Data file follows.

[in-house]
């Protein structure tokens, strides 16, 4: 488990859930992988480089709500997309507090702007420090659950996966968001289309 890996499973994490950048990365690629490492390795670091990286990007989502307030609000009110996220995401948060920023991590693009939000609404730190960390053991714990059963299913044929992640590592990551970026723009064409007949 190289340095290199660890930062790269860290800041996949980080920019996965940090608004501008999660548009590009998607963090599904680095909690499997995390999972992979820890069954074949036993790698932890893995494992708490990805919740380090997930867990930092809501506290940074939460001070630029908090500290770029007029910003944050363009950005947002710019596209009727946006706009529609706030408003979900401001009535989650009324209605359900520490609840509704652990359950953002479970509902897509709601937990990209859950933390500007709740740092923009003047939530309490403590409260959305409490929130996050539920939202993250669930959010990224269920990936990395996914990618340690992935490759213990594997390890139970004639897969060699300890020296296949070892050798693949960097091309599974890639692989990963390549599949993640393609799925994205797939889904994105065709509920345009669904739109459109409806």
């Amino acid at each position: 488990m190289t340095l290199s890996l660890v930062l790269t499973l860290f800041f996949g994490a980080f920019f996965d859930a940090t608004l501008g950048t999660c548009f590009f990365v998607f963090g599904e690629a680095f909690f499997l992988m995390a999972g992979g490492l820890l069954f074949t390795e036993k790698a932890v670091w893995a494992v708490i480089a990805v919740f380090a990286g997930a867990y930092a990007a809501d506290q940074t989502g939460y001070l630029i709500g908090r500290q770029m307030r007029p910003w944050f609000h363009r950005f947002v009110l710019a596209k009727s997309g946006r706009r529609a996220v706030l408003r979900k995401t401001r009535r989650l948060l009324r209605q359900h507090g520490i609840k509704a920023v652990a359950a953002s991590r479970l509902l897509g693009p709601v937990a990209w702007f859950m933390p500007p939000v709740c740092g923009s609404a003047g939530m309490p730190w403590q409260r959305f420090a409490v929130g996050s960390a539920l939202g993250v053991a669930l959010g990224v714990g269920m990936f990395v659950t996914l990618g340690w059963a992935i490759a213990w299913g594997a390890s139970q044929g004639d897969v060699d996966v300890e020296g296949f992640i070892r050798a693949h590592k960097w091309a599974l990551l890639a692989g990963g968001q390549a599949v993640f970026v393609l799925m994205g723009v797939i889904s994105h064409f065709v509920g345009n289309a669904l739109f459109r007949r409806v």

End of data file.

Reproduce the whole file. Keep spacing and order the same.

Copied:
[in-house]
């Protein structure tokens, strides 16, 4: 488990859930992988480089709500997309507090702007420090659950996966968001289309 890996499973994490950048990365690629490492390795670091990286990007989502307030609000009110996220995401948060920023991590693009939000609404730190960390053991714990059963299913044929992640590592990551970026723009064409007949 190289340095290199660890930062790269860290800041996949980080920019996965940090608004501008999660548009590009998607963090599904680095909690499997995390999972992979820890069954074949036993790698932890893995494992708490990805919740380090997930867990930092809501506290940074939460001070630029908090500290770029007029910003944050363009950005947002710019596209009727946006706009529609706030408003979900401001009535989650009324209605359900520490609840509704652990359950953002479970509902897509709601937990990209859950933390500007709740740092923009003047939530309490403590409260959305409490929130996050539920939202993250669930959010990224269920990936990395996914990618340690992935490759213990594997390890139970004639897969060699300890020296296949070892050798693949960097091309599974890639692989990963390549599949993640393609799925994205797939889904994105065709509920345009669904739109459109409806």
């Amino acid at each position: 488990m190289t340095l290199s890996l660890v930062l790269t499973l860290f800041f996949g994490a980080f920019f996965d859930a940090t608004l501008g950048t999660c548009f590009f990365v998607f963090g599904e690629a680095f909690f499997l992988m995390a999972g992979g490492l820890l069954f074949t390795e036993k790698a932890v670091w893995a494992v708490i480089a990805v919740f380090a990286g997930a867990y930092a990007a809501d506290q940074t989502g939460y001070l630029i709500g908090r500290q770029m307030r007029p910003w944050f609000h363009r950005f947002v009110l710019a596209k009727s997309g946006r706009r529609a996220v706030l408003r979900k995401t401001r009535r989650l948060l009324r209605q359900h507090g520490i609840k509704a920023v652990a359950a953002s991590r479970l509902l897509g693009p709601v937990a990209w702007f859950m933390p500007p939000v709740c740092g923009s609404a003047g939530m309490p730190w403590q409260r959305f420090a409490v929130g996050s960390a539920l939202g993250v053991a669930l959010g990224v714990g269920m990936f990395v659950t996914l990618g340690w059963a992935i490759a213990w299913g594997a390890s139970q044929g004639d897969v060699d996966v300890e020296g296949f992640i070892r050798a693949h590592k960097w091309a599974l990551l890639a692989g990963g968001q390549a599949v993640f970026v393609l799925m994205g723009v797939i889904s994105h064409f065709v509920g345009n289309a669904l739109f459109r007949r409806v």